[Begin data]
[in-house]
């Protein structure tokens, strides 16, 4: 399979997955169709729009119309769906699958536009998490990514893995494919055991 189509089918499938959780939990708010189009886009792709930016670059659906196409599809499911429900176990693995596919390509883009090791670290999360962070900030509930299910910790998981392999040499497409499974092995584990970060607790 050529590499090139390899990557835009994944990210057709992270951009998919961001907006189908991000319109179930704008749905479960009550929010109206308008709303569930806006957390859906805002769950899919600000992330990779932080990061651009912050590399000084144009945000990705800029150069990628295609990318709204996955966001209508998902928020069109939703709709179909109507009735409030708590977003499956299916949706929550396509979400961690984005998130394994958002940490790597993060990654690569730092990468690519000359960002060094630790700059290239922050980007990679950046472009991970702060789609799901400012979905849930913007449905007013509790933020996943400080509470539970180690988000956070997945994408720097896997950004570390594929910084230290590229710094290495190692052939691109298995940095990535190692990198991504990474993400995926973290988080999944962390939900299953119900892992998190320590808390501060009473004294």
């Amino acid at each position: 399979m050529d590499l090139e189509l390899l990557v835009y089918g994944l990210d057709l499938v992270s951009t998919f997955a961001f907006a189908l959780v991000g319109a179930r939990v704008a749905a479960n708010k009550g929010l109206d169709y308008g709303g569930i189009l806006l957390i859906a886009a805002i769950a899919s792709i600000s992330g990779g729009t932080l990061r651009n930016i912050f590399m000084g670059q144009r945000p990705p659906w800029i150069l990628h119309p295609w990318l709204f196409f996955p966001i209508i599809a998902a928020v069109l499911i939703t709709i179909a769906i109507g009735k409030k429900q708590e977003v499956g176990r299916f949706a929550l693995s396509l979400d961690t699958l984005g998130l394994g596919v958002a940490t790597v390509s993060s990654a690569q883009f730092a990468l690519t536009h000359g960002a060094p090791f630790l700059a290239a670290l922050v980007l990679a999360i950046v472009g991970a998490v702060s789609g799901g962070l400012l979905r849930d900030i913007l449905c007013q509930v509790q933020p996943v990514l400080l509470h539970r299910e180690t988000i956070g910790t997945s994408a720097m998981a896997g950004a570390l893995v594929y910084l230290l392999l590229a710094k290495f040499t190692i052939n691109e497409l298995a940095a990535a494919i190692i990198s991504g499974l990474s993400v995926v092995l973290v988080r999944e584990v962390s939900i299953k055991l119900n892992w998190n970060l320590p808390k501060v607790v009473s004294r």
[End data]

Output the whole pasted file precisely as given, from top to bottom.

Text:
[in-house]
């Protein structure tokens, strides 16, 4: 399979997955169709729009119309769906699958536009998490990514893995494919055991 189509089918499938959780939990708010189009886009792709930016670059659906196409599809499911429900176990693995596919390509883009090791670290999360962070900030509930299910910790998981392999040499497409499974092995584990970060607790 050529590499090139390899990557835009994944990210057709992270951009998919961001907006189908991000319109179930704008749905479960009550929010109206308008709303569930806006957390859906805002769950899919600000992330990779932080990061651009912050590399000084144009945000990705800029150069990628295609990318709204996955966001209508998902928020069109939703709709179909109507009735409030708590977003499956299916949706929550396509979400961690984005998130394994958002940490790597993060990654690569730092990468690519000359960002060094630790700059290239922050980007990679950046472009991970702060789609799901400012979905849930913007449905007013509790933020996943400080509470539970180690988000956070997945994408720097896997950004570390594929910084230290590229710094290495190692052939691109298995940095990535190692990198991504990474993400995926973290988080999944962390939900299953119900892992998190320590808390501060009473004294």
């Amino acid at each position: 399979m050529d590499l090139e189509l390899l990557v835009y089918g994944l990210d057709l499938v992270s951009t998919f997955a961001f907006a189908l959780v991000g319109a179930r939990v704008a749905a479960n708010k009550g929010l109206d169709y308008g709303g569930i189009l806006l957390i859906a886009a805002i769950a899919s792709i600000s992330g990779g729009t932080l990061r651009n930016i912050f590399m000084g670059q144009r945000p990705p659906w800029i150069l990628h119309p295609w990318l709204f196409f996955p966001i209508i599809a998902a928020v069109l499911i939703t709709i179909a769906i109507g009735k409030k429900q708590e977003v499956g176990r299916f949706a929550l693995s396509l979400d961690t699958l984005g998130l394994g596919v958002a940490t790597v390509s993060s990654a690569q883009f730092a990468l690519t536009h000359g960002a060094p090791f630790l700059a290239a670290l922050v980007l990679a999360i950046v472009g991970a998490v702060s789609g799901g962070l400012l979905r849930d900030i913007l449905c007013q509930v509790q933020p996943v990514l400080l509470h539970r299910e180690t988000i956070g910790t997945s994408a720097m998981a896997g950004a570390l893995v594929y910084l230290l392999l590229a710094k290495f040499t190692i052939n691109e497409l298995a940095a990535a494919i190692i990198s991504g499974l990474s993400v995926v092995l973290v988080r999944e584990v962390s939900i299953k055991l119900n892992w998190n970060l320590p808390k501060v607790v009473s004294r």